I wondered when reading whether not having the critical Nestle-Aland Greek in front of me would be a problem, but (a) the differences are minor and (b) if one’s goal is just to read Greek (not do textual criticism), whether or not one has Nestle-Aland is not hugely important. Besides that, there are possibly places where the NIV translators have made a better textual choice than the NA folks! (We’ll find out when we get to see all the original “autographs” in heaven, I suppose.)
There is also a 146-page Greek to English dictionary included at the back (Mounce Concise) which has word frequency information, a short gloss/definition, and verse references where words are used. It’s basic, but a good dictionary, especially for quick look-ups when doing daily reading.
One advantage to this diglot over other diglots (RSV and NET versions) is that the Greek is always on the left-hand page and the English is always on the right-hand page. In these other two diglots (perhaps for ease of printing?) it changes every two pages, so that this left-hand page is Greek, this other left-hand page is English. It’s a small thing, but it makes it easier to use.
As for the English version employed, this is the 2011 NIV, the update to both the 1984 NIV (New International Version) and the 2001/2005 TNIV (Today’s New International Version). Much ink (and many bytes) have been spilled over the differences between these three and the controversy surrounding the TNIV. (Much ado about not-much, in my opinion.) The TNIV opted to be more gender-inclusive than the 1984 NIV in how it translated masculine Greek words, so “brothers” would be “brothers and sisters.” If Paul clearly has men and women in view (he often does), “brothers and sisters” is the best way to translate the masculine Greek noun. But this gender inclusivity (I prefer “gender accuracy”) displeased some, and so now the TNIV is off the shelf (as is the old NIV) with the NIV (2011) in its stead.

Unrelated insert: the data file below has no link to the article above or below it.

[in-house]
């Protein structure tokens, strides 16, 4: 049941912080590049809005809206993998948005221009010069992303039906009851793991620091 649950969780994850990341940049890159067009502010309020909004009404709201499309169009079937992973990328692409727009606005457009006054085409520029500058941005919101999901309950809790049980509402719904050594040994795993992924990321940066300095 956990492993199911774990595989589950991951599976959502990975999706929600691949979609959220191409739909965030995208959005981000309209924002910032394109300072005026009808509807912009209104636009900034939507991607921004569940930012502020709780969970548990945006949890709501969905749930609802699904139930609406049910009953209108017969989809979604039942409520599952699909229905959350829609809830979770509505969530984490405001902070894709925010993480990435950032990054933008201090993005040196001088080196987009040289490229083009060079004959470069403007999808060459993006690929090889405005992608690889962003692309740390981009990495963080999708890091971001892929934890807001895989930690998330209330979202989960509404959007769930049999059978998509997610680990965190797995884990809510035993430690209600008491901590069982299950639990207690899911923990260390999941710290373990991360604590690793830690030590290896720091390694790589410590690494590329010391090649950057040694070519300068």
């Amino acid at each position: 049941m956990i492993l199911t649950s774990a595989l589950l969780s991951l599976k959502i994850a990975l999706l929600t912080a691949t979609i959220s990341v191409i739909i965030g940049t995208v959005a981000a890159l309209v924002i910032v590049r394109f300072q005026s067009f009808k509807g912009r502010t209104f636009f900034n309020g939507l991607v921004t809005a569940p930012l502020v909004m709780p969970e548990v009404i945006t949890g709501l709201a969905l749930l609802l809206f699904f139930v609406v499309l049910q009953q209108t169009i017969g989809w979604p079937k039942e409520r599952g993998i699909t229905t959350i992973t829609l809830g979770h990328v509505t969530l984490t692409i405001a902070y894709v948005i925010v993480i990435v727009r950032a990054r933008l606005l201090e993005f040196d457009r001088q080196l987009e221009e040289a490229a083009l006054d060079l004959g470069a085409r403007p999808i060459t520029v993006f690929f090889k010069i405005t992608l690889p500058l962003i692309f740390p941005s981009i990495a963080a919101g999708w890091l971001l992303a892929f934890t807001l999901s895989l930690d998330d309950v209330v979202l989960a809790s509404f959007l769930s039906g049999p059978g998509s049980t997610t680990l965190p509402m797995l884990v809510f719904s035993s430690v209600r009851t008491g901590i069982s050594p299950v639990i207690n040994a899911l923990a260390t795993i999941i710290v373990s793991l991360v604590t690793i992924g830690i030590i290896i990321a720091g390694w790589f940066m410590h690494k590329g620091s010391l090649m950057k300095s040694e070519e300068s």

The 2011 NIV seems to either lean more toward the TNIV or to split the difference on gender. For example, take Galatians 1:11 in the three versions:
NIV (1984): “I want you to know, brothers, that the gospel I preached is not something that man made up.”
TNIV: “I want you to know, brothers and sisters, that the gospel I preached is not of human origin.”
NIV (2011): “I want you to know, brothers and sisters, that the gospel I preached is not of human origin.”
Here are Galatians 1:1-2. Note how the new NIV matches neither of its predecessors.
NIV (1984): “Paul, an apostle—sent not from men nor by man, but by Jesus Christ and God the Father, who raised him from the dead—and all the brothers with me….”
TNIV: “Paul, an apostle—sent not with a human commission nor by human authority, but by Jesus Christ and God the Father, who raised him from the dead—and all the brothers and sisters with me….”
NIV (2011): “Paul, an apostle—sent not from men nor by a man, but by Jesus Christ and God the Father, who raised him from the dead—and all the brothers and sisters with me….”
Rodney Decker has a thorough (and I mean thorough) review of the new NIV here.
Although I never had the pleasure of seeing a TNIV-Greek diglot (I don’t think Zondervan published one?), this one is the next best thing. Especially for preachers and students and Greek-learners who want to stay close to the NIV, this diglot is yet another great language resource from Zondervan.
Hebrews can be a hard book to grasp. Whether in Greek or English (or any other language), the development of the book’s logic–especially early on–requires careful attention. One hears about Jesus’ priesthood, which makes the most sense when examined against the backdrop of the Old Testament priesthood and sacrificial system. Angels and Moses and Aaron all make appearances, which are central to what the author of Hebrews says about Jesus. And then there is Melchizedek to reckon with!